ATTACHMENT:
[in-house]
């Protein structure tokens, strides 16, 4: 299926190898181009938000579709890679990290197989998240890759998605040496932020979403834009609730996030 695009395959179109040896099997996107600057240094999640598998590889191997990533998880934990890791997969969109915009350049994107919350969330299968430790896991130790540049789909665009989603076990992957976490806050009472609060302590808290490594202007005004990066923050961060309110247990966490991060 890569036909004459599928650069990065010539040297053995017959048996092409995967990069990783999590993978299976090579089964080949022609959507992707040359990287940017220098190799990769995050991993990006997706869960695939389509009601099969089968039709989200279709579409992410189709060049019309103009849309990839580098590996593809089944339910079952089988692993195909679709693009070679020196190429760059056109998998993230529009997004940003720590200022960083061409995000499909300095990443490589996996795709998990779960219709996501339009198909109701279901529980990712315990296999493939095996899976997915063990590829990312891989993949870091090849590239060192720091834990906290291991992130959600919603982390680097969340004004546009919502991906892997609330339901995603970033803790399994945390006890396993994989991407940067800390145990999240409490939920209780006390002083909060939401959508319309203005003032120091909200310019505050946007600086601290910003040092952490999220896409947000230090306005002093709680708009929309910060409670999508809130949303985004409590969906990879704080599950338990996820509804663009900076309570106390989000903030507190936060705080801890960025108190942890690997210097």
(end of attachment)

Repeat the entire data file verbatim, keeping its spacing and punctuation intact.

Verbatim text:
[in-house]
């Protein structure tokens, strides 16, 4: 299926190898181009938000579709890679990290197989998240890759998605040496932020979403834009609730996030 695009395959179109040896099997996107600057240094999640598998590889191997990533998880934990890791997969969109915009350049994107919350969330299968430790896991130790540049789909665009989603076990992957976490806050009472609060302590808290490594202007005004990066923050961060309110247990966490991060 890569036909004459599928650069990065010539040297053995017959048996092409995967990069990783999590993978299976090579089964080949022609959507992707040359990287940017220098190799990769995050991993990006997706869960695939389509009601099969089968039709989200279709579409992410189709060049019309103009849309990839580098590996593809089944339910079952089988692993195909679709693009070679020196190429760059056109998998993230529009997004940003720590200022960083061409995000499909300095990443490589996996795709998990779960219709996501339009198909109701279901529980990712315990296999493939095996899976997915063990590829990312891989993949870091090849590239060192720091834990906290291991992130959600919603982390680097969340004004546009919502991906892997609330339901995603970033803790399994945390006890396993994989991407940067800390145990999240409490939920209780006390002083909060939401959508319309203005003032120091909200310019505050946007600086601290910003040092952490999220896409947000230090306005002093709680708009929309910060409670999508809130949303985004409590969906990879704080599950338990996820509804663009900076309570106390989000903030507190936060705080801890960025108190942890690997210097």